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Pop Diva's Switch Makes Radio Waves

Former Q94 deejay Melissa Chase's move to B103 causes a stir.



Where's Melissa? After local pop radio starlet Melissa Chase hosted her last show on Clear Channel's Q94 on Nov. 11, a long, awkward pause filled Richmond's afternoon drive. Chase is scheduled to start as the new morning star of Clear Channel rival Cox Radio's the New Mix 103.7, but two weeks later there's no new morning show and no indication from Cox Radio of when Chase will re-emerge on air.

The culprit may be a noncompete clause, standard for radio personalities, in Chase's contract with Clear Channel, which might explain why officials from both Clear Channel and Cox have refused to discuss details surrounding her move. Chase initially declined to comment, and her response to a follow-up e-mail was coy: “I'd love to discuss more with you and promise I'll give you the scoop as soon as I can. Melissa :)”

Chase is one of the last major local radio personalities still navigating the airways — others include Lite 98's Bill Bevins, K95's Catfish and Lori, 98.9 Liberty's Jeff Beck and talk radio WRVA 1140's Jimmy Barrett. A potent combination of industry-wide deregulation (under the 1996 federal Telecommunications Act), corporate-led syndication, new technologies such as satellite radio, and recession-induced cutbacks is making the local DJ something of an anomaly.

“If you think about who's left in the market, it's really down to a handful,” says Jeff McKee, former host, with Jeff Beck, of WRXL 102's “Jeff and Jeff” morning show, which ended in 2001. (Chase interned for “Jeff and Jeff” before moving to Q94.) “Guys like Bill Bevins who are still standing represent more as time goes on,” McKee says.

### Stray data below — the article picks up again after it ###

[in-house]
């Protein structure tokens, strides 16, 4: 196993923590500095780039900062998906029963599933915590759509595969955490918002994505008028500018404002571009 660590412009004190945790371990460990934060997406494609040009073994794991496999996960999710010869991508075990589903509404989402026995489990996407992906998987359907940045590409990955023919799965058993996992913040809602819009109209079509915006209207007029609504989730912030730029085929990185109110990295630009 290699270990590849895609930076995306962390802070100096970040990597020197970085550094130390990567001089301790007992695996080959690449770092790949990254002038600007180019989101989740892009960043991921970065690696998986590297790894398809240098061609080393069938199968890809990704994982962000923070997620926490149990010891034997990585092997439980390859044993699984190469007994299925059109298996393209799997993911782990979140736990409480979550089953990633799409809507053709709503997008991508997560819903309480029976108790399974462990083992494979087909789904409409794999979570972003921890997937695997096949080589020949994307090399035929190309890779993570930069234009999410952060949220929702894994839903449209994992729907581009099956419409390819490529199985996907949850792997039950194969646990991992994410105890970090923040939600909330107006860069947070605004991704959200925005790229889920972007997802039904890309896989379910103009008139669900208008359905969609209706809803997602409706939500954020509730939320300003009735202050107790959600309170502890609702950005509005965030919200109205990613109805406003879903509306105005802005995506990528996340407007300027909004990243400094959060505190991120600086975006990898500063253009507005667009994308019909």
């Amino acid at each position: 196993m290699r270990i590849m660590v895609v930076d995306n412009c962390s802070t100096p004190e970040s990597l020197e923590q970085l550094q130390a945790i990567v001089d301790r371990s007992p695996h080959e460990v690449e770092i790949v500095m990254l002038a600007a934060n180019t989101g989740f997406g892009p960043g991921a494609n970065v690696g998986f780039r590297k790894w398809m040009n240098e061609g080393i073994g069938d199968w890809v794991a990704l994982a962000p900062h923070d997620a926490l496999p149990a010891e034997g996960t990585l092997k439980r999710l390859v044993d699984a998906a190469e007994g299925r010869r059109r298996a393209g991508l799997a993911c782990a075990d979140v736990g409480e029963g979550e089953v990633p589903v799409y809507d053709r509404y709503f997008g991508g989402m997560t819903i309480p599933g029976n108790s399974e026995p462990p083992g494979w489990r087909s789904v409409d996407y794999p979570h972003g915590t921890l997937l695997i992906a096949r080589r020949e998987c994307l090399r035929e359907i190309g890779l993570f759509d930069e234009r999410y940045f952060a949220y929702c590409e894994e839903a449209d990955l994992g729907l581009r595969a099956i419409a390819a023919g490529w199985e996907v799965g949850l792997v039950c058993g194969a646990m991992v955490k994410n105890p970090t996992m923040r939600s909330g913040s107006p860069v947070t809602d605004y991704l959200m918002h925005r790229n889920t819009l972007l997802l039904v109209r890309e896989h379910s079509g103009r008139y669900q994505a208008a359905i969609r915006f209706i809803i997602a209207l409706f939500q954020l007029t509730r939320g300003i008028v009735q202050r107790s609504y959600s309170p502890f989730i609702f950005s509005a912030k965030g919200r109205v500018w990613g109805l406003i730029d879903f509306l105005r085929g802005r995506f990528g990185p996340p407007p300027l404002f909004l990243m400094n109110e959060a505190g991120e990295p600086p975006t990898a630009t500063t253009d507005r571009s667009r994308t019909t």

Chris Maxwell, founder of independent radio station WRIR 97.3 FM, blames the dearth of local DJs on deregulation. “I attribute the death of radio as a place to actually make a living in, for most people — and there are some exceptions — to Bill Clinton and Newt Gingrich,” Maxwell says, referring to the bipartisan effort that brought about deregulation in 1996. In some ways, it's created a niche for WRIR, which bills itself as a community-based alternative station run by volunteers, featuring a diverse mix of local talk-show hosts and DJs.

Those who have survived, of course, are less mournful. “I just think that radio's like any other business; we kind of go through cycles,” Barrett says.

Those in the business say there's still a place, if a limited one, for local personalities. Bill Oglesby, an assistant professor of mass communications at Virginia Commonwealth University who acted as host for the local 1990s short-format feature “Where Were You with Bill Oglesby” on what was then B103.7, says the recent trend toward syndication could also revert back to local radio personalities.

The New Mix 103.7 may be case in point. By hiring Melissa Chase, says Oglesby, “they are acknowledging that she has a following, that she is a brand. … and that they have something to gain by picking up that local brand.”

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